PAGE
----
RCM produces a 2017 kilo gold mule
- Published: Aug 4, 2017, 4 AM
An uncertain number of the 10 Proof 2017 In the Eyes of the Timber Wolf gold kilo $2,500 coins sold by the Royal Canadian Mint were mistakenly produced with the obverse die of the Proof silver $250 version, creating a mule error.
Both obverses feature the effigy of Queen Elizabeth II but feature different denominations. The coins were struck at the RCM facility in Ottawa.
The mule errors were confirmed Aug. 2 at the American Numismatic Association World’s Fair of Money in Denver by Alex Reeves, RCM senior manager of communications.
The fallout from the Enhanced Uncirculated Coin set release: Another column in the August 21 weekly issue of Coin World re-veals that while forms of numismatic literature like fixed-price lists were meant to be fleeting, they can actually be quite useful.
RCM officials are attributing the mule to “human error,” Reeves said.
A mule is a coin, medal or token struck with obverse and reverse dies not intended to be paired together.
Reeves said the RCM estimates that four of the mule versions of the .9999 fine gold kilo coins are being privately held and a fifth is in the RCM’s inventory.
According to Reeves, the RCM had already shipped nine of the purchased coins and was preparing to ship the 10th coin sold to a customer when staff noticed that the piece had the wrong obverse, with the $250 denomination.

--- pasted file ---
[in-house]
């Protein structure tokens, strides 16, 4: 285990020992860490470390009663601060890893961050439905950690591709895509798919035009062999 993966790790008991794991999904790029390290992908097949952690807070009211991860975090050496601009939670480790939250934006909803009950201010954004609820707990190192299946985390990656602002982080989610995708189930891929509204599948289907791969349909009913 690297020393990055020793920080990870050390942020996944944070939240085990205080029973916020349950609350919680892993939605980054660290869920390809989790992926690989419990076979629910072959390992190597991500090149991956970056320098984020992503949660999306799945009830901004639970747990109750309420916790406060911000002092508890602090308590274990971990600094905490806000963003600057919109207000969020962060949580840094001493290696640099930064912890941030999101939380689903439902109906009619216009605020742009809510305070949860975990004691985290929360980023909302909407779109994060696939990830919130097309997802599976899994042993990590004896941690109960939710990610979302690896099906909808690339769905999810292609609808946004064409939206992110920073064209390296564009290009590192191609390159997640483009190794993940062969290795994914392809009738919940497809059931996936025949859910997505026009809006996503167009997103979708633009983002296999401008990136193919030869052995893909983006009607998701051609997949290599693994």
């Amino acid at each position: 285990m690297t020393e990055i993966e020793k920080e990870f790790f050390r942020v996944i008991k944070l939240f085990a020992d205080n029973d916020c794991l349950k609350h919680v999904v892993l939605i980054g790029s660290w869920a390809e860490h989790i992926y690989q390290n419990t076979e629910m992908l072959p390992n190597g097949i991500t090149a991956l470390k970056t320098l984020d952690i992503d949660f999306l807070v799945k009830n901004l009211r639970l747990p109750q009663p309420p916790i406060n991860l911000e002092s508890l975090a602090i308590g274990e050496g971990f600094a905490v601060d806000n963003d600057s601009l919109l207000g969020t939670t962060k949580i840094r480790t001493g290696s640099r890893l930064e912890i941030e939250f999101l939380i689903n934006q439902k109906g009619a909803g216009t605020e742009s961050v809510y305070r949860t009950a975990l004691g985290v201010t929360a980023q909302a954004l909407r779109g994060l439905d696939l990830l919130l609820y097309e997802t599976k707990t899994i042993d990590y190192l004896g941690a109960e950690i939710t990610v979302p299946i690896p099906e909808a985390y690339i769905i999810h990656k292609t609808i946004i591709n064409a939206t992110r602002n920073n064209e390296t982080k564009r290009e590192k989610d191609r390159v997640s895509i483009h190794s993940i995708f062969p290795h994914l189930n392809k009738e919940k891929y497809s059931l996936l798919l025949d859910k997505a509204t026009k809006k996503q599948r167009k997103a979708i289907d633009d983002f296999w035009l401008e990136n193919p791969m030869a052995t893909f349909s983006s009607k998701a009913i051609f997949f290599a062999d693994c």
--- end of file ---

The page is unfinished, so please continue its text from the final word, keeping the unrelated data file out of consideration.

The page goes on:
A new piece was struck with the correct $2,500 denomination and delivered to the customer. The mule was retained by the RCM.
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Of the mules that were shipped to customers, one has already been certified and sold as an error.
Error coin dealer Fred Weinberg, from Fred Weinberg & Co. in Encino, California, purchased one of the mules at the ANA show Aug. 1. Weinberg said he purchased the kilo gold coin from another dealer who bought three kilo gold coins directly from the RCM, one each for three separate customers. One of that unidentified dealer’s customers, after receiving the coin, contacted the dealer to inform him that the piece had the wrong obverse. The customer returned the coin to the dealer with instructions to have the coin certified and then to sell it on the customer’s behalf. Weinberg purchased this piece.
The coin Weinberg bought has been graded Proof 70 Ultra Cameo by Numismatic Guaranty Corp.
The dealer’s other two gold kilo coin customers reported their coins bear the correct $2,500-denominated obverse, Weinberg said.
Reeves said production for the gold kilo coins was conducted over three separate days in January. Reeves said that the RCM had identified in which production cycle the known mules were struck, and said that there is a possibility that as many as three more mules were struck.
In all, an undisclosed number of coins were struck until the quality met the standards for release; the released mintage was capped at 10 coins.
Reeves said quality control measures have been tightened since the RCM was notified of the error, to ensure a similar mule error isn’t produced and subsequently released. The gold kilo mule error that is in the RCM’s inventory was to be melted and the precious metal reclaimed for use in the production of other Canadian coins, according to Reeves.
The gold coins went on sale in February at $69,000 Canadian. The .9999 fine silver kilo version, of which a maximum mintage of 400 was set, went on sale at the same time for $2,299.95 Canadian each.
In a design by artist Pierre Leduc, the timber wolf’s eyes on the gold version and the mule are enameled emerald green. On the silver coin, the eyes are enameled yellowish gold.
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